Determinants of adherence to tuberculosis chemotherapy in Nairobi City County, Kenya
A Nderitu, P Karimi, E Guantai, A Maima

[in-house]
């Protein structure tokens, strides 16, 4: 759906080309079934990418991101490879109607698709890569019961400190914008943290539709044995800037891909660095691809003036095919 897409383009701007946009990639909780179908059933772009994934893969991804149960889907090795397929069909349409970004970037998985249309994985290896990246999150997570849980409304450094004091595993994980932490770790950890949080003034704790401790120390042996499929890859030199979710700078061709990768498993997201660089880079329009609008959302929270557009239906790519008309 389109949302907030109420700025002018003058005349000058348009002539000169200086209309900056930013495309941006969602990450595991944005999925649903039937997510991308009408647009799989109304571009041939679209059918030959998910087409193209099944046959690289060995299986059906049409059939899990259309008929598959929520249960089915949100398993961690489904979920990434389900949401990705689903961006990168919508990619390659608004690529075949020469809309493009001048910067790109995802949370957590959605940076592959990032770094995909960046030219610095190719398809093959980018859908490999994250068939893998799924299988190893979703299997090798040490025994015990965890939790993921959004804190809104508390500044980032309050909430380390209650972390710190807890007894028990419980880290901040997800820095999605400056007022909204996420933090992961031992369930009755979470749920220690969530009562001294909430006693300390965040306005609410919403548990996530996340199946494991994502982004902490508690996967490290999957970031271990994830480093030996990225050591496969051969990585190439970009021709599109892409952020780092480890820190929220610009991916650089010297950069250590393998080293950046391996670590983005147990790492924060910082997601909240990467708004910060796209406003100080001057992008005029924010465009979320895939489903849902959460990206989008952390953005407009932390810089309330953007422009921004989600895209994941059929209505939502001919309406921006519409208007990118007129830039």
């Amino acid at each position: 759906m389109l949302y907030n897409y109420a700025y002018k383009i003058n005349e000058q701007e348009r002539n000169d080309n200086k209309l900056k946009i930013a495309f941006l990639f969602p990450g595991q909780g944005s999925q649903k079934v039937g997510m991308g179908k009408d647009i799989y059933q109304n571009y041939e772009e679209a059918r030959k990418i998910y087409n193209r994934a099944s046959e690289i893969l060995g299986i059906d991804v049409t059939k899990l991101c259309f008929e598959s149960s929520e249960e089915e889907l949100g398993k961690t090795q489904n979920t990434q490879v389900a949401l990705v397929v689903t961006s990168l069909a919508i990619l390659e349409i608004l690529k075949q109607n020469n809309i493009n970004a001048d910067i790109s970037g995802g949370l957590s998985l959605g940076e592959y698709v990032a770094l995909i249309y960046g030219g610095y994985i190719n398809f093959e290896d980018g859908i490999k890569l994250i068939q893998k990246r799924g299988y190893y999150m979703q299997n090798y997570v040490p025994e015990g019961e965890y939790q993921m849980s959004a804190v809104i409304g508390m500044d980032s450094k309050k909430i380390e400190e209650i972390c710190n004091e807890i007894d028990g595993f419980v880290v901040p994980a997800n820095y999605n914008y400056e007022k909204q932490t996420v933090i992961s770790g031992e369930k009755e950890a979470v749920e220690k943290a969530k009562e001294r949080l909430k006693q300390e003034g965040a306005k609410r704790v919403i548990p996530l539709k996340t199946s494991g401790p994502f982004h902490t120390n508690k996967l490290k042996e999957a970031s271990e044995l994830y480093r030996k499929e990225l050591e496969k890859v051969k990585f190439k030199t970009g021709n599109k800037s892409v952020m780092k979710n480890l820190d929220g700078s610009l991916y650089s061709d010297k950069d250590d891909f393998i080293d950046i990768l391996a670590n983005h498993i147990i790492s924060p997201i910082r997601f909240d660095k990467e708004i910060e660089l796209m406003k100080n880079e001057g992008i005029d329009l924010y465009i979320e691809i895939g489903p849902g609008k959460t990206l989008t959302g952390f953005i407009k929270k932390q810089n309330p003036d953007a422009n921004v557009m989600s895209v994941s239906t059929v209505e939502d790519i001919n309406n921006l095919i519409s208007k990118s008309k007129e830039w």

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Tuberculosis (TB) is a leading global cause of death and Kenya is among the top 20 countries with a high burden of the disease. Adherence to drugs used to treat the disease remains a crucial challenge towards the elimination of TB in Kenya. This study evaluated the rate and determinants of adherence to TB chemotherapy among adult patients attending health clinics in Nairobi between April and May 2017. A cross-sectional study was carried out in five randomly selected health centres in the Eastlands area of Nairobi involving 113 respondents who voluntarily consented and met the inclusion criteria. Data was collected using a researcher-administered questionnaire and the level of adherence assessed using participants self-reporting. From the results obtained, the participants exhibited low (11, 9.7%), medium (46, 40.7%), and high (56, 49.6%) adherence to TB therapy. Upon stepwise multivariate regression, the absence of a DOT supporter (p=0.039) and being on other medications (p=0.021) were significantly associated with non-adherence. It is inferred that DOT support enhanced adherence while co-morbidities decreased it.